Math::Random  Random Number Generators
use Math::Random;
Exports the following routines by default (see DEFAULT ROUTINES):
random_set_seed_from_phrase random_get_seed random_seed_from_phrase random_set_seed random_uniform random_uniform_integer random_permutation random_permuted_index random_normal
In this case the extended routines (see EXTENDED ROUTINES) can be used by qualifying them explicitly with Math::Random::
, for example: $stdexp = Math::Random::random_exponential();
use Math::Random qw(random_beta random_chi_square random_exponential random_f random_gamma random_multivariate_normal random_multinomial random_noncentral_chi_square random_noncentral_f random_normal random_permutation random_permuted_index random_uniform random_poisson random_uniform_integer random_negative_binomial random_binomial random_seed_from_phrase random_get_seed random_set_seed_from_phrase random_set_seed );
Exports all the routines explicitly. Use a subset of the list for the routines you want.
use Math::Random qw(:all);
Exports all the routines, as well.
Math::Random is a Perl port of the C version of randlib, which is a suite of routines for generating random deviates. See RANDLIB for more information.
This port supports all of the distributions from which the Fortran and C versions generate deviates. The major functionalities that are excluded are the multiple generators/splitting facility and antithetic random number generation. These facilities, along with some of the distributions which are included, are probably not of interest except to the very sophisticated user. If there is sufficient interest, the excluded facilities will be included in a future release. The code to perform the excluded facilities is available as randlib in Fortran and C source.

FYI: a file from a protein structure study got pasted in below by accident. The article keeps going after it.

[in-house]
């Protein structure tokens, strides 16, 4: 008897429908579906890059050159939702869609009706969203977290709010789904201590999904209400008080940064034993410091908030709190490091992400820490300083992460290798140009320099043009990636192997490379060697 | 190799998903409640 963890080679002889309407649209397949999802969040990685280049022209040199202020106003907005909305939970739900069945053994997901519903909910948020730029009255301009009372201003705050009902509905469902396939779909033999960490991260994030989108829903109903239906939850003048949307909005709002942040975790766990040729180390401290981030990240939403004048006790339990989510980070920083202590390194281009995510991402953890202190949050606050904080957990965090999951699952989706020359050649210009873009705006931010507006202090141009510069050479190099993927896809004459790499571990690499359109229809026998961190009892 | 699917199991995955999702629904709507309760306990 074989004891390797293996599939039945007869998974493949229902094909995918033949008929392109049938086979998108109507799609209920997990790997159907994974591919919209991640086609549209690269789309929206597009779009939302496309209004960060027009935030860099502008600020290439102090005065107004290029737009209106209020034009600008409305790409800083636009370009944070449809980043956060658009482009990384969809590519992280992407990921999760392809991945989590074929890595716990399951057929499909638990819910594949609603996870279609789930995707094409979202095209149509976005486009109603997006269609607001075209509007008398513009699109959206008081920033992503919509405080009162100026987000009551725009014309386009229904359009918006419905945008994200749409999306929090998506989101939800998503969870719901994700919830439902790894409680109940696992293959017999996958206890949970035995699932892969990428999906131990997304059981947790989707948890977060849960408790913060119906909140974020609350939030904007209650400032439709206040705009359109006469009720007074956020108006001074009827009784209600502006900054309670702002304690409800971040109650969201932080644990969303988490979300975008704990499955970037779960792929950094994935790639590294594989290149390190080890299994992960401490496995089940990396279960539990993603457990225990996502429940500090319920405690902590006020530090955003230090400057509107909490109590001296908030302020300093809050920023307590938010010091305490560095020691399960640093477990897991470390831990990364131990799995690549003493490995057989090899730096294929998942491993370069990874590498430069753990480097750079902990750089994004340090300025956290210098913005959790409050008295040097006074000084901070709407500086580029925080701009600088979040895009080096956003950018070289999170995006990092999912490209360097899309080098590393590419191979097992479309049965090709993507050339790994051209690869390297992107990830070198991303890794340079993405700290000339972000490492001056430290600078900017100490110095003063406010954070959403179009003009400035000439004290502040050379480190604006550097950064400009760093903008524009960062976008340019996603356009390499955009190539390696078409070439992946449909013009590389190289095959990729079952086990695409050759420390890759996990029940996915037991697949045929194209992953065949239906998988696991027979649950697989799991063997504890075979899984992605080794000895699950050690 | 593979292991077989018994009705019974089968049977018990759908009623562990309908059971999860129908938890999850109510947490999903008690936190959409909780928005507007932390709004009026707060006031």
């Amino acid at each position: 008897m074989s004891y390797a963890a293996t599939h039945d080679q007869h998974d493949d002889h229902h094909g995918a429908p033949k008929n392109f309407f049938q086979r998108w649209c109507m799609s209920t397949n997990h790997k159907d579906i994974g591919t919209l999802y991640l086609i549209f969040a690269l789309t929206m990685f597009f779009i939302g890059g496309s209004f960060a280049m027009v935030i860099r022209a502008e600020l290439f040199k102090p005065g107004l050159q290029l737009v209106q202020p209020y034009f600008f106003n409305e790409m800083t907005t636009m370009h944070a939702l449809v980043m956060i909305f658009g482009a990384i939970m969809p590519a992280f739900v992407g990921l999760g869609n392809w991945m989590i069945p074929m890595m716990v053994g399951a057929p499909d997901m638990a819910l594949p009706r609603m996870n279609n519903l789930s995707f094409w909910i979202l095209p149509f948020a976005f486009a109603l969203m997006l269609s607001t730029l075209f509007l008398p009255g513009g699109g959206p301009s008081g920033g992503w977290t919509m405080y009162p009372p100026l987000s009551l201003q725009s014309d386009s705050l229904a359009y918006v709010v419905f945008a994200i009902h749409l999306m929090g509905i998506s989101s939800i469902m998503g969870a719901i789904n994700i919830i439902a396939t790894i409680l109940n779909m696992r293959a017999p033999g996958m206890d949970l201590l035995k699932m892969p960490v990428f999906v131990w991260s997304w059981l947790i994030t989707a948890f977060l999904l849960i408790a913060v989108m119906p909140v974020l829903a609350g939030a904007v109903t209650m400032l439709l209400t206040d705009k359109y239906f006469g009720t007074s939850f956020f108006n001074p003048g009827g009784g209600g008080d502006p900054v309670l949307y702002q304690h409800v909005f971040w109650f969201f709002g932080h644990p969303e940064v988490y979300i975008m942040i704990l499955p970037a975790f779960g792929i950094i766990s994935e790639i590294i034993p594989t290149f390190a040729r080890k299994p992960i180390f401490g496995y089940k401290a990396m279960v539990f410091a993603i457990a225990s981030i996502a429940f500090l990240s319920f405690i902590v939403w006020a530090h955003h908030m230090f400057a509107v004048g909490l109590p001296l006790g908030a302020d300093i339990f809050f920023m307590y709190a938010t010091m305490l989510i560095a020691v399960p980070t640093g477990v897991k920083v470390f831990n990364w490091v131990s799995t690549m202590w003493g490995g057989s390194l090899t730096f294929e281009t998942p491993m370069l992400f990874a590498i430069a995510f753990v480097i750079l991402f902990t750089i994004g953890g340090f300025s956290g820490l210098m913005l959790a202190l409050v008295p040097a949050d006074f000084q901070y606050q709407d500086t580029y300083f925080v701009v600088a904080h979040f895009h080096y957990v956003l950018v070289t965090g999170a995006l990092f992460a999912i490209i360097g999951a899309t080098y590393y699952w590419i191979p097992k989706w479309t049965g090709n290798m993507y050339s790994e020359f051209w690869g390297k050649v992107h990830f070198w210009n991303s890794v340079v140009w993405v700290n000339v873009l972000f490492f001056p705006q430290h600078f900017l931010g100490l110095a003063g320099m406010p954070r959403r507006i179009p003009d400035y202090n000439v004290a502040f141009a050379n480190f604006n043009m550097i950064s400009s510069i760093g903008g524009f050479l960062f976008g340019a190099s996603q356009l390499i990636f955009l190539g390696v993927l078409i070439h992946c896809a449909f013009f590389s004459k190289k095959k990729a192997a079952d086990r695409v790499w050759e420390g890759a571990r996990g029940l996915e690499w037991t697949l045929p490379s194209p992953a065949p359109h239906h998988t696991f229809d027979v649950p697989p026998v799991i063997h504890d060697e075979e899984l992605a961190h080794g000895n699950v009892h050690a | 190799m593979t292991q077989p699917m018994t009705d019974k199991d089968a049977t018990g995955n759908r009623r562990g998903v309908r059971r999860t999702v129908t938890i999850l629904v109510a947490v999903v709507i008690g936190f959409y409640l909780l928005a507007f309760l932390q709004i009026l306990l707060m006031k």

The routines which are exported by default are the only ones that the average Perl programmer is likely to need.
Sets the seed of the base generator to a value determined by $phrase. The value used for a given $phrase is consistent from implementation to implementation (it does not rely on the machine collating sequence). Note: When the Perl processor loads package Math::Random the seed is set to a value based on the current time. The seed changes each time Math::Random generates something random.
The ability to set the seed is useful for debugging, or for those who like reproducible runs.
Returns an array of length two which contains the two integers constituting the seed (assuming a call in array context). An invocation in a scalar context returns the integer 2, which is probably not useful.
Returns an array of length two which contains the two integers consituting the seed (assuming a call in array context). An invocation in a scalar context returns the integer 2, which is probably not useful. The seed generated is the seed used to set the seed in a call to random_set_seed_from_phrase.